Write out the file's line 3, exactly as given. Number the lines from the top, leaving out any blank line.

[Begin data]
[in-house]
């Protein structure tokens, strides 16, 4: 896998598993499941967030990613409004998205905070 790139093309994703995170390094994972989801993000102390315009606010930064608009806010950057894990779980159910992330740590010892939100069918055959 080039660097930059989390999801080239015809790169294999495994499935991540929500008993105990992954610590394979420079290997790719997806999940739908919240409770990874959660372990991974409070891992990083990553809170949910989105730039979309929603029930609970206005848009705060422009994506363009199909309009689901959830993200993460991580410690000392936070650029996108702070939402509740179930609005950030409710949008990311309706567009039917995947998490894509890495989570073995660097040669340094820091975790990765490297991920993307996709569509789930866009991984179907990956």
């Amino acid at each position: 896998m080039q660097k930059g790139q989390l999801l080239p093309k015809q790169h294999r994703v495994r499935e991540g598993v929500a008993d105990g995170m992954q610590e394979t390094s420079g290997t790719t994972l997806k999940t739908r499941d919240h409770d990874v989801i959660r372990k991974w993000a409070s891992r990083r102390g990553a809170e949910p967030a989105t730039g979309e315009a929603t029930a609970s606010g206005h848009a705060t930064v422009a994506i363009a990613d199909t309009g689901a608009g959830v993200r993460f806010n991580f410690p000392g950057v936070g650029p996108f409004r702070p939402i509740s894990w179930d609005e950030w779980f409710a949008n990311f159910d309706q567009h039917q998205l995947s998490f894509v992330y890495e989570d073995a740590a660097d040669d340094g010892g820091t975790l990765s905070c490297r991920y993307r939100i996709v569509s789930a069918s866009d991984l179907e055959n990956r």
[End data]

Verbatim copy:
């Amino acid at each position: 896998m080039q660097k930059g790139q989390l999801l080239p093309k015809q790169h294999r994703v495994r499935e991540g598993v929500a008993d105990g995170m992954q610590e394979t390094s420079g290997t790719t994972l997806k999940t739908r499941d919240h409770d990874v989801i959660r372990k991974w993000a409070s891992r990083r102390g990553a809170e949910p967030a989105t730039g979309e315009a929603t029930a609970s606010g206005h848009a705060t930064v422009a994506i363009a990613d199909t309009g689901a608009g959830v993200r993460f806010n991580f410690p000392g950057v936070g650029p996108f409004r702070p939402i509740s894990w179930d609005e950030w779980f409710a949008n990311f159910d309706q567009h039917q998205l995947s998490f894509v992330y890495e989570d073995a740590a660097d040669d340094g010892g820091t975790l990765s905070c490297r991920y993307r939100i996709v569509s789930a069918s866009d991984l179907e055959n990956r």